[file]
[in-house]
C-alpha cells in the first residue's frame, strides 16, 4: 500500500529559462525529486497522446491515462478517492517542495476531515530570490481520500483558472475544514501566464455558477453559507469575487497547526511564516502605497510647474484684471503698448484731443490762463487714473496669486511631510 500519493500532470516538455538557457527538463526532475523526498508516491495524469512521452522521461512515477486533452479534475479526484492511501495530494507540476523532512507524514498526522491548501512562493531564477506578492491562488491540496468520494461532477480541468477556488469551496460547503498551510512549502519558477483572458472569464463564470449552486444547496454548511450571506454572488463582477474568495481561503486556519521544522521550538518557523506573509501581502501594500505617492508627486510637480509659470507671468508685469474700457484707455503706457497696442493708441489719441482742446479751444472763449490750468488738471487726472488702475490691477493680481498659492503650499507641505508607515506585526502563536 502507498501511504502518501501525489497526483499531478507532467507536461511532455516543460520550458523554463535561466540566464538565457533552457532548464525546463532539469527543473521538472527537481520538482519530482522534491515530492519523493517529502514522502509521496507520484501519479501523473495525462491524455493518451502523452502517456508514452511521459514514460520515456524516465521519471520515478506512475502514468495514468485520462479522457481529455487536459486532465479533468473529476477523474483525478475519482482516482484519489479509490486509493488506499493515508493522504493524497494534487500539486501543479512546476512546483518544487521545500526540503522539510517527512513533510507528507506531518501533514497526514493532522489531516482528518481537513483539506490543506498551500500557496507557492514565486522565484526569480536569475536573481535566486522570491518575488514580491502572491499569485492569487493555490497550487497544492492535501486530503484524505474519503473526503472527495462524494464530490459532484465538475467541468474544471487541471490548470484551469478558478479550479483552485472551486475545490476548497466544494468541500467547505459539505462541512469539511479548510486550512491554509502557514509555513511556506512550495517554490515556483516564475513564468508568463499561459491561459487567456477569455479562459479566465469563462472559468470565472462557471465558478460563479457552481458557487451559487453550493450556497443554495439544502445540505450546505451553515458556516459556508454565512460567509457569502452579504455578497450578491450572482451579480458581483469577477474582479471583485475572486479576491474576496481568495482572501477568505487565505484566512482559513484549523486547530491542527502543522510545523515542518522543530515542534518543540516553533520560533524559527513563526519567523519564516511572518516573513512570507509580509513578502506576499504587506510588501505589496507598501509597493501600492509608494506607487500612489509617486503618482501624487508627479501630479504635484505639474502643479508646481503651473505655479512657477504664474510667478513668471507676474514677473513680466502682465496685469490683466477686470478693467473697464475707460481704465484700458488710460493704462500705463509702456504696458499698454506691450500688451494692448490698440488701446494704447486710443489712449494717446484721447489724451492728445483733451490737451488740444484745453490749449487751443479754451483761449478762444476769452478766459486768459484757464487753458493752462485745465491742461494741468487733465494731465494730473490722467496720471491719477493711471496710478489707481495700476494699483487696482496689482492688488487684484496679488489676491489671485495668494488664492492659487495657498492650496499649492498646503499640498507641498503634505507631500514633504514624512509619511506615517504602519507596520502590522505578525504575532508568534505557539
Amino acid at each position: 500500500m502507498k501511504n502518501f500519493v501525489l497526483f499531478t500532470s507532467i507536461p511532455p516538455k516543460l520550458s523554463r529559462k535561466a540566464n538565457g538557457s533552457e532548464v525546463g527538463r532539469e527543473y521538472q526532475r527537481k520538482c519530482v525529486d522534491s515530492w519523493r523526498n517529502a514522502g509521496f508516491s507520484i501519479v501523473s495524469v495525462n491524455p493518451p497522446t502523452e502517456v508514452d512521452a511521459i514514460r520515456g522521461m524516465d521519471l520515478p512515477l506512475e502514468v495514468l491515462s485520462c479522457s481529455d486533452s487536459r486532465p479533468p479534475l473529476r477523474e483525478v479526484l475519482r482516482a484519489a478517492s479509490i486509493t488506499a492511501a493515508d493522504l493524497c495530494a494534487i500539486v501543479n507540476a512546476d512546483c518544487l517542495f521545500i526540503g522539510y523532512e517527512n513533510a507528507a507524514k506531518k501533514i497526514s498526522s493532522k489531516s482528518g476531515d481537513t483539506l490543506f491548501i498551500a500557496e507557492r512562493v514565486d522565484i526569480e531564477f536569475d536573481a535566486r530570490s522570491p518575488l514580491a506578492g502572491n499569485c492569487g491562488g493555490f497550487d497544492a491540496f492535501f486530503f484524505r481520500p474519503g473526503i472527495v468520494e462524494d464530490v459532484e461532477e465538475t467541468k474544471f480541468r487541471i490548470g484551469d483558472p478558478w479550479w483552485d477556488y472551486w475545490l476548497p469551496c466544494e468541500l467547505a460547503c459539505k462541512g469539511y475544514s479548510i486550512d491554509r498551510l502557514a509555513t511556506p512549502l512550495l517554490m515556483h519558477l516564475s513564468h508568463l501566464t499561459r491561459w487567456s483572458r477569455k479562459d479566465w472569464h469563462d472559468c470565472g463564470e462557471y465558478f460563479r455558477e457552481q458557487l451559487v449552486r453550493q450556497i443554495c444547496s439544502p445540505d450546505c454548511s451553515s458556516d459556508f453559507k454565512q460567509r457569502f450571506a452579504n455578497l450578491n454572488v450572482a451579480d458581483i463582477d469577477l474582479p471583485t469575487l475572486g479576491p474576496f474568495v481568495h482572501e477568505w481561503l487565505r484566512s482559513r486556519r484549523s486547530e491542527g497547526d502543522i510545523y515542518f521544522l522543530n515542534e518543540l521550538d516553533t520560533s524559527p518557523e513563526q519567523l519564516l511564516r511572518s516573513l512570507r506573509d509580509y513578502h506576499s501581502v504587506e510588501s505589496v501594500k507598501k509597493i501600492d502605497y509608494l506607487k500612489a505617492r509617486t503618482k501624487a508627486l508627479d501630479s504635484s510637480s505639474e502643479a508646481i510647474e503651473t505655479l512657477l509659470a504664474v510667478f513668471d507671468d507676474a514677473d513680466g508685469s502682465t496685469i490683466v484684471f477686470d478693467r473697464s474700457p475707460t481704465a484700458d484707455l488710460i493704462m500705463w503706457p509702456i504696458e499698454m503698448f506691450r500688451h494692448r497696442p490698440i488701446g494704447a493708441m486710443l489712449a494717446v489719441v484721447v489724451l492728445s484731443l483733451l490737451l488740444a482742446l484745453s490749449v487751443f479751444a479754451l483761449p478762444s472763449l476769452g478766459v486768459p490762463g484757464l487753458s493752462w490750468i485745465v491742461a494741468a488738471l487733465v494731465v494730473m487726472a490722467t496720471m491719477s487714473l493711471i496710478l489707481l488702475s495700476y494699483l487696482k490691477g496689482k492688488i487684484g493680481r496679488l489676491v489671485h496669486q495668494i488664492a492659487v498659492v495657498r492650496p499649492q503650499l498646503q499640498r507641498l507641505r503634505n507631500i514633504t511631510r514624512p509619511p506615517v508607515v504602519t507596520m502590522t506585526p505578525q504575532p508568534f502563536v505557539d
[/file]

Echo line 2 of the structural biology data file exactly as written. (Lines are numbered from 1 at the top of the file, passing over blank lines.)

C-alpha cells in the first residue's frame, strides 16, 4: 500500500529559462525529486497522446491515462478517492517542495476531515530570490481520500483558472475544514501566464455558477453559507469575487497547526511564516502605497510647474484684471503698448484731443490762463487714473496669486511631510 500519493500532470516538455538557457527538463526532475523526498508516491495524469512521452522521461512515477486533452479534475479526484492511501495530494507540476523532512507524514498526522491548501512562493531564477506578492491562488491540496468520494461532477480541468477556488469551496460547503498551510512549502519558477483572458472569464463564470449552486444547496454548511450571506454572488463582477474568495481561503486556519521544522521550538518557523506573509501581502501594500505617492508627486510637480509659470507671468508685469474700457484707455503706457497696442493708441489719441482742446479751444472763449490750468488738471487726472488702475490691477493680481498659492503650499507641505508607515506585526502563536 502507498501511504502518501501525489497526483499531478507532467507536461511532455516543460520550458523554463535561466540566464538565457533552457532548464525546463532539469527543473521538472527537481520538482519530482522534491515530492519523493517529502514522502509521496507520484501519479501523473495525462491524455493518451502523452502517456508514452511521459514514460520515456524516465521519471520515478506512475502514468495514468485520462479522457481529455487536459486532465479533468473529476477523474483525478475519482482516482484519489479509490486509493488506499493515508493522504493524497494534487500539486501543479512546476512546483518544487521545500526540503522539510517527512513533510507528507506531518501533514497526514493532522489531516482528518481537513483539506490543506498551500500557496507557492514565486522565484526569480536569475536573481535566486522570491518575488514580491502572491499569485492569487493555490497550487497544492492535501486530503484524505474519503473526503472527495462524494464530490459532484465538475467541468474544471487541471490548470484551469478558478479550479483552485472551486475545490476548497466544494468541500467547505459539505462541512469539511479548510486550512491554509502557514509555513511556506512550495517554490515556483516564475513564468508568463499561459491561459487567456477569455479562459479566465469563462472559468470565472462557471465558478460563479457552481458557487451559487453550493450556497443554495439544502445540505450546505451553515458556516459556508454565512460567509457569502452579504455578497450578491450572482451579480458581483469577477474582479471583485475572486479576491474576496481568495482572501477568505487565505484566512482559513484549523486547530491542527502543522510545523515542518522543530515542534518543540516553533520560533524559527513563526519567523519564516511572518516573513512570507509580509513578502506576499504587506510588501505589496507598501509597493501600492509608494506607487500612489509617486503618482501624487508627479501630479504635484505639474502643479508646481503651473505655479512657477504664474510667478513668471507676474514677473513680466502682465496685469490683466477686470478693467473697464475707460481704465484700458488710460493704462500705463509702456504696458499698454506691450500688451494692448490698440488701446494704447486710443489712449494717446484721447489724451492728445483733451490737451488740444484745453490749449487751443479754451483761449478762444476769452478766459486768459484757464487753458493752462485745465491742461494741468487733465494731465494730473490722467496720471491719477493711471496710478489707481495700476494699483487696482496689482492688488487684484496679488489676491489671485495668494488664492492659487495657498492650496499649492498646503499640498507641498503634505507631500514633504514624512509619511506615517504602519507596520502590522505578525504575532508568534505557539